Between September and November, the UK experienced more than 150 cases of avian flu.
This outbreak has led to the death of nearly 100 million poultry birds around the world.
It is threatening wild bird populations in Europe and the US.
Threat: 15 species of seabirds have tested positive for HPAI for the first time.
Deaths have been reported in species like great skuas, which are worrying due to their magnitude and potential to threaten the species’ persistence in the UK.
Avian influenza can be transmitted from animals to humans in two main ways:
Which strain is affecting the poultry right now?
The H5N1 strain of HPAI:
It seems to be more infectious and more fatal to poultry.
It is more persistent in wild bird populations.
It’s also able to affect a greater diversity of species than previous strains.
Avian flu season:
What are the different types of avian influenza?
There are four types of influenza (flu) viruses: A, B, C, and D.
Wild aquatic birds, including gulls, terns, shorebirds, and wild waterfowl, such as ducks, geese, and swans are considered reservoirs (hosts) for avian influenza A viruses.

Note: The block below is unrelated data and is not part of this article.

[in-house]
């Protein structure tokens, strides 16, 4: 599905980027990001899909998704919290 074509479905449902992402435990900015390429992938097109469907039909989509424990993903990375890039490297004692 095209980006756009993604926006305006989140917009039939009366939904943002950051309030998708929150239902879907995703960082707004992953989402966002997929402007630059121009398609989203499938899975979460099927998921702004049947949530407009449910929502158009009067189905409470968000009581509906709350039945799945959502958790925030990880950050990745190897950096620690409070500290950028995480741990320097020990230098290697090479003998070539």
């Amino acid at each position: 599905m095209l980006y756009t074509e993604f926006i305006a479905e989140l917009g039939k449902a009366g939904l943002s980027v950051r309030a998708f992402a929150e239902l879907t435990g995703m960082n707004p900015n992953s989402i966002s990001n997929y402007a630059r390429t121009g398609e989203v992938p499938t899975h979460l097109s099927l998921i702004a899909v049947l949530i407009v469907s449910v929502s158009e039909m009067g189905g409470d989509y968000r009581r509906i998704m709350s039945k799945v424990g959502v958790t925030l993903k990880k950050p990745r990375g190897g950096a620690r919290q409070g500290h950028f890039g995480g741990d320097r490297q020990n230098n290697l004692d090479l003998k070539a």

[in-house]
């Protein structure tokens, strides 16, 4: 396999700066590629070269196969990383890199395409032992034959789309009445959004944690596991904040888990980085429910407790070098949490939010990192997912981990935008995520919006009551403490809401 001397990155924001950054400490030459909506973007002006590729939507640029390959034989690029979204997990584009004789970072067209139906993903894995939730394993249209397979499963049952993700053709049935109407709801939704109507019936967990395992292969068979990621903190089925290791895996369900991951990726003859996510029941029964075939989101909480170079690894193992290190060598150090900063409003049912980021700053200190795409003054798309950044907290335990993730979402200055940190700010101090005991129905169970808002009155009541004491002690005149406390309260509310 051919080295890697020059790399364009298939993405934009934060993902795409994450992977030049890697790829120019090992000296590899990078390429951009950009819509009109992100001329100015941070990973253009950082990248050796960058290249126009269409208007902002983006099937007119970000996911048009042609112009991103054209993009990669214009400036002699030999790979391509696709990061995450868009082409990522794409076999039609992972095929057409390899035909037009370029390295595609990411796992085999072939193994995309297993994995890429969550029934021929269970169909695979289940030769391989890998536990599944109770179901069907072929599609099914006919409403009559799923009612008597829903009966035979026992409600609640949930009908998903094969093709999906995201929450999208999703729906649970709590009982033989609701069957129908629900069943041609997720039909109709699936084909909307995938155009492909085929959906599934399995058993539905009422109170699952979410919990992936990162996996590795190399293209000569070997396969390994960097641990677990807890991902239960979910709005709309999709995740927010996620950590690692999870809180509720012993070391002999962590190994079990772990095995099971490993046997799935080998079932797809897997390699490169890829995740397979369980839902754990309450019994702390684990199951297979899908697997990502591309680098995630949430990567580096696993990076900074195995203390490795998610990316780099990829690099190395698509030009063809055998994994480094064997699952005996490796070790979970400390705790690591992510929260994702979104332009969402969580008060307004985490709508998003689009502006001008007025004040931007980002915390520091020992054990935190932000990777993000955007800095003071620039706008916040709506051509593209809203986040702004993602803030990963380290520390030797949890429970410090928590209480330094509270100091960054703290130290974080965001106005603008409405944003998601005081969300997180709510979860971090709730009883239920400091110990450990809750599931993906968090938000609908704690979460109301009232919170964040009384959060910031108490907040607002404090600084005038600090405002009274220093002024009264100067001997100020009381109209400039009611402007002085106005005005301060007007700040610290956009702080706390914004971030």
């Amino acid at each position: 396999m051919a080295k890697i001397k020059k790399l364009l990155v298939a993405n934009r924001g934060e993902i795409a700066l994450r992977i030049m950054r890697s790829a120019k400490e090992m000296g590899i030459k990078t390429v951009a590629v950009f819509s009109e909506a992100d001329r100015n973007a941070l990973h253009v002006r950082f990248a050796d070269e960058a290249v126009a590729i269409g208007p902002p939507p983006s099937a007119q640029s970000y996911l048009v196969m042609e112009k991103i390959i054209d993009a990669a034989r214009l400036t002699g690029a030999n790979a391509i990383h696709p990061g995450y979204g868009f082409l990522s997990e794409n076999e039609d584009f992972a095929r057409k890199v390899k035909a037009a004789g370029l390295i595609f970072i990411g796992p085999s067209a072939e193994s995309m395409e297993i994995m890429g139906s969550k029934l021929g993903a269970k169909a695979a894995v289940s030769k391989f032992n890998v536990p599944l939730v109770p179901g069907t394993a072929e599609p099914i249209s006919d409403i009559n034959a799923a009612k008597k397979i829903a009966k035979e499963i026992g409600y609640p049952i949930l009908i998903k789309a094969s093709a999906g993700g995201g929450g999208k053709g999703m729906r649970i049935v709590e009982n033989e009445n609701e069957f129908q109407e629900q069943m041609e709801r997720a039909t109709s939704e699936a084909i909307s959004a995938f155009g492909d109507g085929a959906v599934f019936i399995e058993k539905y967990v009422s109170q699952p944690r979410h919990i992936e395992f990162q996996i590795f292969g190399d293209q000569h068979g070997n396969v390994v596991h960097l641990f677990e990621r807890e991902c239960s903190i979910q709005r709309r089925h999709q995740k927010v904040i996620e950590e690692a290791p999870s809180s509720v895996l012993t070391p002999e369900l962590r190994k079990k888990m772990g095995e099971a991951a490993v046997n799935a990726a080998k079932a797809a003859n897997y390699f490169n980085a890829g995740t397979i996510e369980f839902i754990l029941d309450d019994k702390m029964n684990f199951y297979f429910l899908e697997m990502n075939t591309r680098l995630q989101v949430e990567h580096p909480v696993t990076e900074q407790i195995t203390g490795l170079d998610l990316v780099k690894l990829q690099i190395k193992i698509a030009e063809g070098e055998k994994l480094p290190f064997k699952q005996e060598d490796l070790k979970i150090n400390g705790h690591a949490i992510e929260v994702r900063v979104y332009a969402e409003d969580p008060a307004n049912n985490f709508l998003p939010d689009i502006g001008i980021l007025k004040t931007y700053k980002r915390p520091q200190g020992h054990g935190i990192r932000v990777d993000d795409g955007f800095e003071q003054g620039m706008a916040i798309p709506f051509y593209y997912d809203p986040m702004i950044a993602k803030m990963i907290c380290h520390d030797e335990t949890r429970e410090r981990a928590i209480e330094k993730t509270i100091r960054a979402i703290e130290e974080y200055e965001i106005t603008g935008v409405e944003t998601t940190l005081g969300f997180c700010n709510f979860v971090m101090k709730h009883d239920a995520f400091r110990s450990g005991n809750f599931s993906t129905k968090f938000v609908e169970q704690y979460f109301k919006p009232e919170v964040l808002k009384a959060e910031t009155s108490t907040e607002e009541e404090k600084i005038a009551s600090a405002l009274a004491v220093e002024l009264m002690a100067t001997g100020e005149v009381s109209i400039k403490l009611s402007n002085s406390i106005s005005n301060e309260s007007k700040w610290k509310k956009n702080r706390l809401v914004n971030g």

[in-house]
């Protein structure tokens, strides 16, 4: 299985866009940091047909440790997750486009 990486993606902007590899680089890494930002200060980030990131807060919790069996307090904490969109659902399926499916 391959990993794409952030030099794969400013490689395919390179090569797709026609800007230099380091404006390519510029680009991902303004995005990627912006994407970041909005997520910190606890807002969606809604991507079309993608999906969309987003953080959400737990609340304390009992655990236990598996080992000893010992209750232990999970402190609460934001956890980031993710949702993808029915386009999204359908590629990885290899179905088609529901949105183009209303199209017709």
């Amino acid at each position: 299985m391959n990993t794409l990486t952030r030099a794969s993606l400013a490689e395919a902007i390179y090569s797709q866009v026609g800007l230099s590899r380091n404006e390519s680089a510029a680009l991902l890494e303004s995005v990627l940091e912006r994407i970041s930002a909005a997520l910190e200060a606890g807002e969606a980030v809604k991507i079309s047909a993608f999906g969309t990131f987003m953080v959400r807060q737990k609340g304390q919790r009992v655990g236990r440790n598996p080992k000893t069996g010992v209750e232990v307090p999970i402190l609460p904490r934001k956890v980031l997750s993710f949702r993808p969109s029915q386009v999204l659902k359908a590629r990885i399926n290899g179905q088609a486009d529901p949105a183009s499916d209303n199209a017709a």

Subtypes of Influenza A Viruses:
Influenza A viruses are divided into subtypes based on two proteins on the surface of the virus: hemagglutinin (HA) and neuraminidase (NA).
There are 18 known HA subtypes and 11 known NA subtypes.
All known subtypes of influenza A viruses can infect birds, except subtypes A(H17N10) and A(H18N11).
Highly Pathogenic and Low Pathogenic Avian Influenza A Viruses
Avian influenza A viruses are classified into the following two categories:
low pathogenicity avian influenza (LPAI) A viruses: Low pathogenic avian influenza viruses cause either no signs of disease or mild disease in chickens/poultry (such as ruffled feathers and a drop in egg production).
Highly pathogenic avian influenza (HPAI) A viruses: Highly pathogenic avian influenza viruses cause severe disease and high mortality in infected poultry.
Both HPAI and LPAI viruses can spread rapidly through poultry flocks.
Both LPAI and HPAI A viruses have caused mild to severe illness in infected humans.